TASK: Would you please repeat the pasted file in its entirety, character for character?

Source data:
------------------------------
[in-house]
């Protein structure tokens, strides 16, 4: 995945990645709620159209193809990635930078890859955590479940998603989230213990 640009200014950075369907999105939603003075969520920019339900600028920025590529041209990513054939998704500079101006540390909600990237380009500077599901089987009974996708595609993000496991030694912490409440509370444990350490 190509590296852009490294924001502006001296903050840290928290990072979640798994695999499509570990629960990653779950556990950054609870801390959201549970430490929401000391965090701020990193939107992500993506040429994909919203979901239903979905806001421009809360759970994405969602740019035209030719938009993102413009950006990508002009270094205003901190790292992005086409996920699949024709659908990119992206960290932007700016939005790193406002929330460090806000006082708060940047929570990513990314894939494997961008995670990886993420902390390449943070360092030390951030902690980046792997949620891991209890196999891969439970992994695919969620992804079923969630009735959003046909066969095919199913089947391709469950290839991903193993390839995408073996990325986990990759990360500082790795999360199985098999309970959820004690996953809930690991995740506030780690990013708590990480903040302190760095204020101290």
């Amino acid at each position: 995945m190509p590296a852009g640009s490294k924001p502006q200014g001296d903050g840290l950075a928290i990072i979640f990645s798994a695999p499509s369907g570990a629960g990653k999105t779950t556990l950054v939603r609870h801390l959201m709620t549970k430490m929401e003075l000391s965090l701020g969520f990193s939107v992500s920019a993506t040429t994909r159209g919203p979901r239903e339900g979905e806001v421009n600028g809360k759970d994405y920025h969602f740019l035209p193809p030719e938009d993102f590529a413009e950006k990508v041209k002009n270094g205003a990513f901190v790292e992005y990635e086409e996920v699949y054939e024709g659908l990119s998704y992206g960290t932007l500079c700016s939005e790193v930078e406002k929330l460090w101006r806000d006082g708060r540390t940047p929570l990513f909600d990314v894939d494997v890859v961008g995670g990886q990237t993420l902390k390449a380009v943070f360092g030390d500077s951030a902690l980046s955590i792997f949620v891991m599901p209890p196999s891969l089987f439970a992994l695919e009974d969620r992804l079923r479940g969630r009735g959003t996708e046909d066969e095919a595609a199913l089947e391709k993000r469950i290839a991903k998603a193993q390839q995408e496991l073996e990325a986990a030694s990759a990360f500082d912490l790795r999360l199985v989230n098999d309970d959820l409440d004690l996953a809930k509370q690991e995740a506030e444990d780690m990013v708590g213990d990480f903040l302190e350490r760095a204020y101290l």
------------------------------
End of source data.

[in-house]
């Protein structure tokens, strides 16, 4: 995945990645709620159209193809990635930078890859955590479940998603989230213990 640009200014950075369907999105939603003075969520920019339900600028920025590529041209990513054939998704500079101006540390909600990237380009500077599901089987009974996708595609993000496991030694912490409440509370444990350490 190509590296852009490294924001502006001296903050840290928290990072979640798994695999499509570990629960990653779950556990950054609870801390959201549970430490929401000391965090701020990193939107992500993506040429994909919203979901239903979905806001421009809360759970994405969602740019035209030719938009993102413009950006990508002009270094205003901190790292992005086409996920699949024709659908990119992206960290932007700016939005790193406002929330460090806000006082708060940047929570990513990314894939494997961008995670990886993420902390390449943070360092030390951030902690980046792997949620891991209890196999891969439970992994695919969620992804079923969630009735959003046909066969095919199913089947391709469950290839991903193993390839995408073996990325986990990759990360500082790795999360199985098999309970959820004690996953809930690991995740506030780690990013708590990480903040302190760095204020101290």
């Amino acid at each position: 995945m190509p590296a852009g640009s490294k924001p502006q200014g001296d903050g840290l950075a928290i990072i979640f990645s798994a695999p499509s369907g570990a629960g990653k999105t779950t556990l950054v939603r609870h801390l959201m709620t549970k430490m929401e003075l000391s965090l701020g969520f990193s939107v992500s920019a993506t040429t994909r159209g919203p979901r239903e339900g979905e806001v421009n600028g809360k759970d994405y920025h969602f740019l035209p193809p030719e938009d993102f590529a413009e950006k990508v041209k002009n270094g205003a990513f901190v790292e992005y990635e086409e996920v699949y054939e024709g659908l990119s998704y992206g960290t932007l500079c700016s939005e790193v930078e406002k929330l460090w101006r806000d006082g708060r540390t940047p929570l990513f909600d990314v894939d494997v890859v961008g995670g990886q990237t993420l902390k390449a380009v943070f360092g030390d500077s951030a902690l980046s955590i792997f949620v891991m599901p209890p196999s891969l089987f439970a992994l695919e009974d969620r992804l079923r479940g969630r009735g959003t996708e046909d066969e095919a595609a199913l089947e391709k993000r469950i290839a991903k998603a193993q390839q995408e496991l073996e990325a986990a030694s990759a990360f500082d912490l790795r999360l199985v989230n098999d309970d959820l409440d004690l996953a809930k509370q690991e995740a506030e444990d780690m990013v708590g213990d990480f903040l302190e350490r760095a204020y101290l």